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WASHINGTON — The Obama administration is encouraging many nonviolent federal prisoners to apply for early release — and expecting thousands to take up the offer. It’s an effort to deal with high costs and overcrowding in prisons, and also a matter of fairness, the government says.
Today, the Justice Department unveiled a revamped clemency process directed primarily at low-level felons imprisoned for at least 10 years who have clean records while in custody. The effort is part of a broader administration push to scale back harsh penalties in some drug-related prosecutions and to address sentencing disparities arising from the 1980s crack cocaine epidemic that yielded disproportionately tough punishment for black drug offenders.
Though the clemency criteria apply solely to federal inmates, states, too are grappling with severe prison overcrowding. In Nebraska, for example, prisons were at 156 percent of capacity at the end of February. And in California, courts have ordered the state to reduce the inmate population to 137.5 percent of designed capacity, or 112,164 inmates in the 34 facilities, by February 2016.
The White House, sometimes criticized as too stingy with its clemency power, says it’s seeking more candidates for leniency in the overcrowded federal prison system.
The system’s population has rocketed in recent decades, and officials have warned that rising, multibillion-dollar costs threaten their work in other areas. Of the roughly 216,000 inmates in federal custody, nearly half are imprisoned for drug-related crimes.
“These defendants were properly held accountable for their criminal conduct. However, some of them, simply because of the operation of sentencing laws on the books at the time, received substantial sentences that are disproportionate to what they would receive today,” said Deputy Attorney General James Cole, who in January asked defense lawyers to help eligible prisoners prepare petitions for clemency.
“Even the sentencing judges in many of these cases expressed regret at the time at having to impose such harsh sentences,” he said.
Officials say they don’t know how many of the tens of thousands of drug-related convicts would be eligible for early release, but they say an ideal candidate would meet six criteria — including no history of violence, no ties to criminal organizations or gangs and a clean prison record. He must also have already served 10 years or more of his sentence and have received a harsher sentence than if convicted of the same crime today.
The Justice Department expects the vast majority of applicants to be drug prisoners but didn’t foreclose the possibility that inmates convicted of other crimes — financial fraud, for example — could be considered.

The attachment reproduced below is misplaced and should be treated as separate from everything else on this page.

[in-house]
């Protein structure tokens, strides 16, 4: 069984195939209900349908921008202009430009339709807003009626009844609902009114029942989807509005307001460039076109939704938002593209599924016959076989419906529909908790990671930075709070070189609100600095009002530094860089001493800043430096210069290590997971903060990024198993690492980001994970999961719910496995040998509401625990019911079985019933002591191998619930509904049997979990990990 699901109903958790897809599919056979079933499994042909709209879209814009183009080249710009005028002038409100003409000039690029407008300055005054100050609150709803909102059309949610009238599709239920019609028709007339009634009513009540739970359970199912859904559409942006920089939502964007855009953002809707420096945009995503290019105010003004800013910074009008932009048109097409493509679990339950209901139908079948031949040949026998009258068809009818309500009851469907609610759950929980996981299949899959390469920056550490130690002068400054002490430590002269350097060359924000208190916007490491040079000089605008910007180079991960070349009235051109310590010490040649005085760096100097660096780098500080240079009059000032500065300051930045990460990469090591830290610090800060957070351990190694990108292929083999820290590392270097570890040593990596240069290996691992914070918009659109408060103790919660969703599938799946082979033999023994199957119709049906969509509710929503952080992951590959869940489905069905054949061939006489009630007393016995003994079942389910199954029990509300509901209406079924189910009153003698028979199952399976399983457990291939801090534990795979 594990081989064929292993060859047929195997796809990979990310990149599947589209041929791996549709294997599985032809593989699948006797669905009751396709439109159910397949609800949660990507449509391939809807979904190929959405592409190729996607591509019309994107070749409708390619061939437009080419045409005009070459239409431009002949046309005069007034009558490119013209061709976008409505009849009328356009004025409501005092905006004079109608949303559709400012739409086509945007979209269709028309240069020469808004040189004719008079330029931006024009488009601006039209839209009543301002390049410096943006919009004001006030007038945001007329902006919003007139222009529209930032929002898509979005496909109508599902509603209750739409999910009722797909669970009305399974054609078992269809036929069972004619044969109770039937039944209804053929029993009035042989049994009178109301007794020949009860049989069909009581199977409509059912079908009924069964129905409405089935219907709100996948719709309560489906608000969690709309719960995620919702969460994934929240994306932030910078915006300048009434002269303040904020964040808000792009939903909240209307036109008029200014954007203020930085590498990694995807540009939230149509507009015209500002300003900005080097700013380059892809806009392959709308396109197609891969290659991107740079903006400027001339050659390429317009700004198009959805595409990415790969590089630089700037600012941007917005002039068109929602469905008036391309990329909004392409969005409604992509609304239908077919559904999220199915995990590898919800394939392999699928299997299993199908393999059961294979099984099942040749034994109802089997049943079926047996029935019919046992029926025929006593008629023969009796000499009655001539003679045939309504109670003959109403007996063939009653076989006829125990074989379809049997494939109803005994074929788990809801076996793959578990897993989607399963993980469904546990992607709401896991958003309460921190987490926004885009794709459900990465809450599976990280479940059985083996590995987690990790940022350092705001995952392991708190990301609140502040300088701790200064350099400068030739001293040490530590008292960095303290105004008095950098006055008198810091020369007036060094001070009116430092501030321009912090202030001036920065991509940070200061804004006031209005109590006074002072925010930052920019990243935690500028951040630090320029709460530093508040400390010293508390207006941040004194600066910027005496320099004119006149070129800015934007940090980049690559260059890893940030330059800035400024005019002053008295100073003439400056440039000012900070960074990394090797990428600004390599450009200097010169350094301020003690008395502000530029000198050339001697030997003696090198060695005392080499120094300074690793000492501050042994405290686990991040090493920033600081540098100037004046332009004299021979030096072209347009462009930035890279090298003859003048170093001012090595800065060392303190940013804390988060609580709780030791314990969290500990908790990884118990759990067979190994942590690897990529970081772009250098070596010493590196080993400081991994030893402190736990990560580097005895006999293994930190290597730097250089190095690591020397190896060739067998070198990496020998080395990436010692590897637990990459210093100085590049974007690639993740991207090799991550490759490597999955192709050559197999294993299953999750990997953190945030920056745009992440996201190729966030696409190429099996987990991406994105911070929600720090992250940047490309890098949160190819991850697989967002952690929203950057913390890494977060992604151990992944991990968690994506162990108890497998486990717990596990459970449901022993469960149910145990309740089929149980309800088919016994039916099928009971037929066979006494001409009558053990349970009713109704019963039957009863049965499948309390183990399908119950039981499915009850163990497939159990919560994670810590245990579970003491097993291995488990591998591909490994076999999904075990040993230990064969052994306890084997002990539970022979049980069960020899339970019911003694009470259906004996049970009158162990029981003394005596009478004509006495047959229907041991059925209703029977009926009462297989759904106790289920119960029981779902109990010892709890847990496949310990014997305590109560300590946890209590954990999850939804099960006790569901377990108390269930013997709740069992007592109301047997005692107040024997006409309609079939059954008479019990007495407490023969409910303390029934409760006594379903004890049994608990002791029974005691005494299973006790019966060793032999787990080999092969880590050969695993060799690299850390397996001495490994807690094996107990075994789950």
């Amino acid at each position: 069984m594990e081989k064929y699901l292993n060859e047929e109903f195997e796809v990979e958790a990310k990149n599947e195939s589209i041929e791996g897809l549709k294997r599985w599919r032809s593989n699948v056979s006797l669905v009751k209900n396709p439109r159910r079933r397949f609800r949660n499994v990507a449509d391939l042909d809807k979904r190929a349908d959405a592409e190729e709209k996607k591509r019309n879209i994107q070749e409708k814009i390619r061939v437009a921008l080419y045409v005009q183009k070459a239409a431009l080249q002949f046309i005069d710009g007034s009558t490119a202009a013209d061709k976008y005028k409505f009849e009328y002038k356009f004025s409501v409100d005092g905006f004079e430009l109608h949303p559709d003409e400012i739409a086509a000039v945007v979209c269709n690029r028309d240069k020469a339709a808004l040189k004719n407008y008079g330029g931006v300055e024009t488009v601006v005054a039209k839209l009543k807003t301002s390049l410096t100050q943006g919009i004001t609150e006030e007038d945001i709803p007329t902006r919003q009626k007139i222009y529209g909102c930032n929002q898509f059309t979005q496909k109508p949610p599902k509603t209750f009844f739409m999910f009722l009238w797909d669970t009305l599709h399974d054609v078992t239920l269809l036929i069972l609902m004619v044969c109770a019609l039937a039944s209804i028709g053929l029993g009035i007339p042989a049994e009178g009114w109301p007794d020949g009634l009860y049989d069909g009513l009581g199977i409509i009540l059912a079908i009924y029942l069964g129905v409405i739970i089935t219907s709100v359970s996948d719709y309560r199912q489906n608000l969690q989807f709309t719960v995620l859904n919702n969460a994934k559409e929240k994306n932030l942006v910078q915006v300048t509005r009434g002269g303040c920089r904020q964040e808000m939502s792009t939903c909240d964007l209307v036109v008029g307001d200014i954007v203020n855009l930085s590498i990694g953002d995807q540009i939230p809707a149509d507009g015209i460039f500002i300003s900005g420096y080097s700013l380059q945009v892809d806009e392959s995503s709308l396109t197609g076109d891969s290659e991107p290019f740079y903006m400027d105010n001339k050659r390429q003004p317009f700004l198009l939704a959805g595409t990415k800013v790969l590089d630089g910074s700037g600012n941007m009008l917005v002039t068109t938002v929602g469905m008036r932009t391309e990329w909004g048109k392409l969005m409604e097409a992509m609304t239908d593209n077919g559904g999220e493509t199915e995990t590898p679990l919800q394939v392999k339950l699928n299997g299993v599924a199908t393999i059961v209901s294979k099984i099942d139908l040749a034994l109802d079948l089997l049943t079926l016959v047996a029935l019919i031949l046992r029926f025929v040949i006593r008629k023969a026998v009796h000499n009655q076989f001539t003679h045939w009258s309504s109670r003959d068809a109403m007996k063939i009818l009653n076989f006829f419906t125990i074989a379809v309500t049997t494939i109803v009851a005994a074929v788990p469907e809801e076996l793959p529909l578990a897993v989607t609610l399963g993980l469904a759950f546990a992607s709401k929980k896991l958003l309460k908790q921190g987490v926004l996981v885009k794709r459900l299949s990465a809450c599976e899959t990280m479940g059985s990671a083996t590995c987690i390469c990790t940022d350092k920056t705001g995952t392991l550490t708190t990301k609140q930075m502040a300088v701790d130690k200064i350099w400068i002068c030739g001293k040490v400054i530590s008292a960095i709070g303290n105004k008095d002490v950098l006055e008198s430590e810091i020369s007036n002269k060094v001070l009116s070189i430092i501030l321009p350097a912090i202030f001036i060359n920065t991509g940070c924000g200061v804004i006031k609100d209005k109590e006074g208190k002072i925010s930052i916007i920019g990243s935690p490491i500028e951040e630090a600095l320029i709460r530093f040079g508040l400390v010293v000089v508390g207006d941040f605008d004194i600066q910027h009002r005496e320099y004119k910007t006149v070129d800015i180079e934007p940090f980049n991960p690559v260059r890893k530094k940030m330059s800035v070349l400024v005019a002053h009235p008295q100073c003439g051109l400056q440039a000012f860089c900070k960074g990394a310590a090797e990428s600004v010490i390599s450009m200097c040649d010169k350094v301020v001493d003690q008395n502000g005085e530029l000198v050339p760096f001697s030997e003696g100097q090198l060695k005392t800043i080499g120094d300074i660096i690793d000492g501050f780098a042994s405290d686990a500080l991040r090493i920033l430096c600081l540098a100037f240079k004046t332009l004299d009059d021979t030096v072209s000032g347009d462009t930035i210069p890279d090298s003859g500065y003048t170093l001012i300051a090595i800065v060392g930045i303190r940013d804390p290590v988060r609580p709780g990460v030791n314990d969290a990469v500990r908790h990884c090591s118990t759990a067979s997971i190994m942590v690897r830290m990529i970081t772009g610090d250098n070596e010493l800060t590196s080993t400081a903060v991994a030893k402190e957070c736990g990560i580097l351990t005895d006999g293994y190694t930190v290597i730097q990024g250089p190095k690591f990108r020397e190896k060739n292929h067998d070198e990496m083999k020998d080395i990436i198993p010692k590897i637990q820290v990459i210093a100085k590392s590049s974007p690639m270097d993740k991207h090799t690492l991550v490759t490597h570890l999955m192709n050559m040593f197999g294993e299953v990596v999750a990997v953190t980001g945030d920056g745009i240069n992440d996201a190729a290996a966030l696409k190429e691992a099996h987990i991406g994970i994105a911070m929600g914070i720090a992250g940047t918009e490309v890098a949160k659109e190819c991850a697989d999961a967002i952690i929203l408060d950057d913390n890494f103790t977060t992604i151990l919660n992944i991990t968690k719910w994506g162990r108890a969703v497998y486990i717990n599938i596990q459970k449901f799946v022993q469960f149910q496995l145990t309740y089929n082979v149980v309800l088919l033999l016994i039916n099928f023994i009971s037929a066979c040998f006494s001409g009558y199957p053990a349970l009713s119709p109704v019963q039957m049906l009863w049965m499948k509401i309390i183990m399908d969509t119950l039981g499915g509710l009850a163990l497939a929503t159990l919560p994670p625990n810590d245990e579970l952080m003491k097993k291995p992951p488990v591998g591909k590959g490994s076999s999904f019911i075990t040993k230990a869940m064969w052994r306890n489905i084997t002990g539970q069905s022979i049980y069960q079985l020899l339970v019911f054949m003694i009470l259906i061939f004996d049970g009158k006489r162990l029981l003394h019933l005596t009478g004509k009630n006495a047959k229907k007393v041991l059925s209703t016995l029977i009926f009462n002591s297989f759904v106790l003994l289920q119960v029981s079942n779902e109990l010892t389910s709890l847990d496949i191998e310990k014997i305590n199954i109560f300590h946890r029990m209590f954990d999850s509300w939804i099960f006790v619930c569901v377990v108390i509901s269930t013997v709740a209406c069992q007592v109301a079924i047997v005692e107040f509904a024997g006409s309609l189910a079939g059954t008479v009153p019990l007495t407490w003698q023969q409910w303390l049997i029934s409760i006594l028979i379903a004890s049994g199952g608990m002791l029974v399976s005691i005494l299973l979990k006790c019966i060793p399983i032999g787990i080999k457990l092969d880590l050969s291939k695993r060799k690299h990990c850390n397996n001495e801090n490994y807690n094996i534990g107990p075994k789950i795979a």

“It’s really a coming together of decades of excessive sentencing, particularly in drug cases, combined with attention to the underused power of commutation,” said Marc Mauer, executive director of the Sentencing Project, an organization that works on sentencing policies.
The action is the latest in a series of changes the administration has sought for the criminal justice system, particularly within the past year.
Attorney General Eric Holder has endorsed proposals to lower sentencing guideline ranges for certain drug offenders and, in August, directed prosecutors not to charge low-level, nonviolent drug offenders with crimes that entail mandatory minimum sentences.
The Obama administration has said it is working to correct the legacy of an old sentencing structure that subjected offenders to long prison terms for crack cocaine convictions while giving far more lenient sentences to those caught with the powder form of the drug. Many of the crack convicts have been black, while those convicted of powder offenses have been more likely to be white.
The Fair Sentencing Act of 2010 reduced that disparity and eliminated a five-year mandatory minimum for first-time possession of crack, but the law did not extend to offenders who had been sentenced before the law was approved. Officials are now turning their attention to identifying inmates who received sentences under the old sentencing guidelines.
In December President Barack Obama, who granted only one commutation in his first term, cut short the sentences of eight prisoners — including six serving life sentences — who he said had been locked up too long for drug crimes.
The administration says it’s impossible to know exactly how many new applicants will be eligible. Cole said about 12 percent of the federal prison population is serving sentences of at least 10 years, but that figure includes violent criminals who wouldn’t meet the new criteria. Maurer, of the Sentencing Project, said he didn’t expect a huge number of inmates to qualify for clemency given the narrowness of the criteria, but he said the effort was significant nonetheless.
The announcement could shift attention to Congress, where legislation is pending that would cut the length of many nonviolent drug sentences and give judges more discretion by expanding a safety-valve provision already on the books that allows a limited number of nonviolent drug offenders to avoid mandatory sentences.
“It seems the Justice Department is doing what it can to help stem the tide of people going to prison in record numbers for absurd lengths of time,” said Julie Stewart, president of Families Against Mandatory Minimums. “It really is up to Congress to take the next step and change the number of mandatory sentencing laws.”